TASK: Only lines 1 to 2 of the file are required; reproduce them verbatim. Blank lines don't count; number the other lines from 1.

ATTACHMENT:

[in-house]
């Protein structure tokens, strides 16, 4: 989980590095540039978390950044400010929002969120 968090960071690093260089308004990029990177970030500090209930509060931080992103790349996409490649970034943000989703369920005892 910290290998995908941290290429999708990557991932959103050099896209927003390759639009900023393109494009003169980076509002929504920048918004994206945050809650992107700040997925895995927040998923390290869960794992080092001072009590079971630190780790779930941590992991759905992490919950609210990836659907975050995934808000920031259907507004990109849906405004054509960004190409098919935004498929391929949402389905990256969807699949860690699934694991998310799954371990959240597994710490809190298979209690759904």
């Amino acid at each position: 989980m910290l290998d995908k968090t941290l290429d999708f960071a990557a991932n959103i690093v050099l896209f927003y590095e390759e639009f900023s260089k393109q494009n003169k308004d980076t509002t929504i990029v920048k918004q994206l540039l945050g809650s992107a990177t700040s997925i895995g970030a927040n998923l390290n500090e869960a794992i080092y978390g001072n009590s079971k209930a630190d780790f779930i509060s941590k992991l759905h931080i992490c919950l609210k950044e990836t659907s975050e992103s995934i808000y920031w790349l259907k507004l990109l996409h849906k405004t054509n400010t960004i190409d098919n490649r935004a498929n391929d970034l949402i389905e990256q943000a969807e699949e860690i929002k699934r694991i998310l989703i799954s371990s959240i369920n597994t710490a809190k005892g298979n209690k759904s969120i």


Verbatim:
[in-house]
């Protein structure tokens, strides 16, 4: 989980590095540039978390950044400010929002969120 968090960071690093260089308004990029990177970030500090209930509060931080992103790349996409490649970034943000989703369920005892 910290290998995908941290290429999708990557991932959103050099896209927003390759639009900023393109494009003169980076509002929504920048918004994206945050809650992107700040997925895995927040998923390290869960794992080092001072009590079971630190780790779930941590992991759905992490919950609210990836659907975050995934808000920031259907507004990109849906405004054509960004190409098919935004498929391929949402389905990256969807699949860690699934694991998310799954371990959240597994710490809190298979209690759904």